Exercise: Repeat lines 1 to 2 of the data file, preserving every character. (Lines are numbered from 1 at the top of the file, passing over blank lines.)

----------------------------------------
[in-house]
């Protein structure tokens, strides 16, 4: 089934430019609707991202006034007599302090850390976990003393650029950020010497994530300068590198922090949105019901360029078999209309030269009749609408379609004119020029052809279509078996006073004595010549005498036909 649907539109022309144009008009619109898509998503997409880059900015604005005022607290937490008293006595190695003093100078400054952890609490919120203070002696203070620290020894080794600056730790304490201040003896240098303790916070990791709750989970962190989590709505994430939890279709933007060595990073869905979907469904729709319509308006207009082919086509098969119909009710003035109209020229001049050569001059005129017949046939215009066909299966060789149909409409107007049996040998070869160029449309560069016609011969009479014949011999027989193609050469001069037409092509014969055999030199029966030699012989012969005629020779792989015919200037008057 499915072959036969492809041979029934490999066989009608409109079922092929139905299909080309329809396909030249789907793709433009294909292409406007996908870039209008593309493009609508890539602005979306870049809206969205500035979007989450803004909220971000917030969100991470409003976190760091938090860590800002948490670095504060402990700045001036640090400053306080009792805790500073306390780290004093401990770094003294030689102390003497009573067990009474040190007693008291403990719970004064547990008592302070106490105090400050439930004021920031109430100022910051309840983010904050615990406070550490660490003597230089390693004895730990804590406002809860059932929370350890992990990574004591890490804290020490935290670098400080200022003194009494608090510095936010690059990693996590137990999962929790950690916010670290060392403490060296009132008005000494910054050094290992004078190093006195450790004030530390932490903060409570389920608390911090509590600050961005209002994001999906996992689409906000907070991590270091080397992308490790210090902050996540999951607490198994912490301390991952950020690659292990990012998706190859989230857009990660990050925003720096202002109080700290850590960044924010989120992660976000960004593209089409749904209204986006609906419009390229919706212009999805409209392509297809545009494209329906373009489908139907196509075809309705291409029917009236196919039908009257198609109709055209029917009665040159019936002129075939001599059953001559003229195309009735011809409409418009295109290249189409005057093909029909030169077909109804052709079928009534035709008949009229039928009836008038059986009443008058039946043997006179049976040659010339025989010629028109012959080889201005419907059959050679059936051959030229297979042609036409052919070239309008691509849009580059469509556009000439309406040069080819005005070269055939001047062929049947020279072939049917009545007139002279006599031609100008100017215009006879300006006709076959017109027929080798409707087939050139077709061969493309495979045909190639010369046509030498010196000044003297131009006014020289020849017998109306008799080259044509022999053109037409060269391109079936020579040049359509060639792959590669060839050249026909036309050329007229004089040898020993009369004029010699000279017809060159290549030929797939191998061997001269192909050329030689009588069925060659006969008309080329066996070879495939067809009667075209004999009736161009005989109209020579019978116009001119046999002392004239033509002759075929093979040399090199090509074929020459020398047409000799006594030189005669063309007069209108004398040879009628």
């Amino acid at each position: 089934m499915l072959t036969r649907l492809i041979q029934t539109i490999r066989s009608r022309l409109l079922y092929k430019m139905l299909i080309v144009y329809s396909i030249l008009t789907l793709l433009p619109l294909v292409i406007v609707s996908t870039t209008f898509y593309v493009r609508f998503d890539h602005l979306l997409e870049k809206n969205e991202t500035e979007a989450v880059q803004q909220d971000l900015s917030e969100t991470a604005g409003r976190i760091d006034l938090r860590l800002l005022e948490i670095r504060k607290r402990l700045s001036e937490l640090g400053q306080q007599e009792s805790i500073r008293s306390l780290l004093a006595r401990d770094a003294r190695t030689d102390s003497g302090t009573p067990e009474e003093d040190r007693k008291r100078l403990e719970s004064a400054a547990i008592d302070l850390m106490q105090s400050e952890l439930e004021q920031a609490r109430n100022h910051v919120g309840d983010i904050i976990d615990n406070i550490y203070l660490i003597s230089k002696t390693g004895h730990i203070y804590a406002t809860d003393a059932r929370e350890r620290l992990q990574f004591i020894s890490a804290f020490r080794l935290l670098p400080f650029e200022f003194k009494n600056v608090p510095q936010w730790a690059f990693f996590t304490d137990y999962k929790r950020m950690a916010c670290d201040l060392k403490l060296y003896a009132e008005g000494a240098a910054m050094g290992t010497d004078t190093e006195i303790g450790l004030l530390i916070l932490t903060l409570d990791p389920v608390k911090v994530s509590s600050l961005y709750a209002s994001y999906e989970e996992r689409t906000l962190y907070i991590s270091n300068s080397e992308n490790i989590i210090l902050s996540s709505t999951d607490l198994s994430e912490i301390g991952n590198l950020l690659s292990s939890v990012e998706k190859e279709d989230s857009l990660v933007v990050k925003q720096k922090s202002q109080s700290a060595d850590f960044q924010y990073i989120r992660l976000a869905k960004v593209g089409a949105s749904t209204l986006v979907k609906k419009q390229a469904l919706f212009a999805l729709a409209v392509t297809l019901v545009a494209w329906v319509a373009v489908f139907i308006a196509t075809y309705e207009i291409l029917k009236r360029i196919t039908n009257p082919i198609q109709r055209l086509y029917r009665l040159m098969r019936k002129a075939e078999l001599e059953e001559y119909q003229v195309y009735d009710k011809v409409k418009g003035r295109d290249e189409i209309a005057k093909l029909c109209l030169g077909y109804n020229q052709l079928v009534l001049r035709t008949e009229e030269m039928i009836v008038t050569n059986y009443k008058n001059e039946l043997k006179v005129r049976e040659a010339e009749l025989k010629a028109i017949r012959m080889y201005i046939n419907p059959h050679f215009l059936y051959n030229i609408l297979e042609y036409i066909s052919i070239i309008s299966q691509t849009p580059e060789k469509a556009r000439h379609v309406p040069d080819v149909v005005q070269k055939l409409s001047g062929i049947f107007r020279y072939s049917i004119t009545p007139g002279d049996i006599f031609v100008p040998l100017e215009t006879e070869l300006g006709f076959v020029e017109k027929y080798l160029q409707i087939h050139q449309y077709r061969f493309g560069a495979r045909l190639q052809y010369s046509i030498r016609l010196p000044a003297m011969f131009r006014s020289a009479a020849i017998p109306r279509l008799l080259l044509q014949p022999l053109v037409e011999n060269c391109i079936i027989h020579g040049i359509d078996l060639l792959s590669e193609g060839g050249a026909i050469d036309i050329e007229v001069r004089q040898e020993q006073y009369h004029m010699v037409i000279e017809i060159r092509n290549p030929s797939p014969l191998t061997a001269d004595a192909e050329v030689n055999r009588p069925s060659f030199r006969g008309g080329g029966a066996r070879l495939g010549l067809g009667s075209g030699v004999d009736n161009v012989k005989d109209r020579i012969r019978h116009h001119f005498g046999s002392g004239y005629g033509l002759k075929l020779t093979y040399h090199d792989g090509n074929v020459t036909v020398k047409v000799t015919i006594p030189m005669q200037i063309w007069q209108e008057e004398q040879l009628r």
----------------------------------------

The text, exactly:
[in-house]
């Protein structure tokens, strides 16, 4: 089934430019609707991202006034007599302090850390976990003393650029950020010497994530300068590198922090949105019901360029078999209309030269009749609408379609004119020029052809279509078996006073004595010549005498036909 649907539109022309144009008009619109898509998503997409880059900015604005005022607290937490008293006595190695003093100078400054952890609490919120203070002696203070620290020894080794600056730790304490201040003896240098303790916070990791709750989970962190989590709505994430939890279709933007060595990073869905979907469904729709319509308006207009082919086509098969119909009710003035109209020229001049050569001059005129017949046939215009066909299966060789149909409409107007049996040998070869160029449309560069016609011969009479014949011999027989193609050469001069037409092509014969055999030199029966030699012989012969005629020779792989015919200037008057 499915072959036969492809041979029934490999066989009608409109079922092929139905299909080309329809396909030249789907793709433009294909292409406007996908870039209008593309493009609508890539602005979306870049809206969205500035979007989450803004909220971000917030969100991470409003976190760091938090860590800002948490670095504060402990700045001036640090400053306080009792805790500073306390780290004093401990770094003294030689102390003497009573067990009474040190007693008291403990719970004064547990008592302070106490105090400050439930004021920031109430100022910051309840983010904050615990406070550490660490003597230089390693004895730990804590406002809860059932929370350890992990990574004591890490804290020490935290670098400080200022003194009494608090510095936010690059990693996590137990999962929790950690916010670290060392403490060296009132008005000494910054050094290992004078190093006195450790004030530390932490903060409570389920608390911090509590600050961005209002994001999906996992689409906000907070991590270091080397992308490790210090902050996540999951607490198994912490301390991952950020690659292990990012998706190859989230857009990660990050925003720096202002109080700290850590960044924010989120992660976000960004593209089409749904209204986006609906419009390229919706212009999805409209392509297809545009494209329906373009489908139907196509075809309705291409029917009236196919039908009257198609109709055209029917009665040159019936002129075939001599059953001559003229195309009735011809409409418009295109290249189409005057093909029909030169077909109804052709079928009534035709008949009229039928009836008038059986009443008058039946043997006179049976040659010339025989010629028109012959080889201005419907059959050679059936051959030229297979042609036409052919070239309008691509849009580059469509556009000439309406040069080819005005070269055939001047062929049947020279072939049917009545007139002279006599031609100008100017215009006879300006006709076959017109027929080798409707087939050139077709061969493309495979045909190639010369046509030498010196000044003297131009006014020289020849017998109306008799080259044509022999053109037409060269391109079936020579040049359509060639792959590669060839050249026909036309050329007229004089040898020993009369004029010699000279017809060159290549030929797939191998061997001269192909050329030689009588069925060659006969008309080329066996070879495939067809009667075209004999009736161009005989109209020579019978116009001119046999002392004239033509002759075929093979040399090199090509074929020459020398047409000799006594030189005669063309007069209108004398040879009628």